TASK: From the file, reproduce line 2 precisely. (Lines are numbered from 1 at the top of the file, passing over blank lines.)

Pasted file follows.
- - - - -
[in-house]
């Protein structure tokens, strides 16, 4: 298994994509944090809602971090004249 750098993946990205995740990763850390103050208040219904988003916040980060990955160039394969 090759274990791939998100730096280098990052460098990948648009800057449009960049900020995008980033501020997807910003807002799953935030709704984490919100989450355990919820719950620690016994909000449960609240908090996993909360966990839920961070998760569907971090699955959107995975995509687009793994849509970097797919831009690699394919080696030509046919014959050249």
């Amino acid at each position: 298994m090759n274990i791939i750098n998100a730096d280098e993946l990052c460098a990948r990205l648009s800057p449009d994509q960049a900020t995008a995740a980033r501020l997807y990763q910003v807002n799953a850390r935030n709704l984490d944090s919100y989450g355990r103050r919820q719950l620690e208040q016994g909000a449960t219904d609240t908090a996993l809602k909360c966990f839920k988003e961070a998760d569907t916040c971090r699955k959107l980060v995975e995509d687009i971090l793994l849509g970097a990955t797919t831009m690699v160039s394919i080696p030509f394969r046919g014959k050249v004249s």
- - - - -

């Protein structure tokens, strides 16, 4: 298994994509944090809602971090004249 750098993946990205995740990763850390103050208040219904988003916040980060990955160039394969 090759274990791939998100730096280098990052460098990948648009800057449009960049900020995008980033501020997807910003807002799953935030709704984490919100989450355990919820719950620690016994909000449960609240908090996993909360966990839920961070998760569907971090699955959107995975995509687009793994849509970097797919831009690699394919080696030509046919014959050249």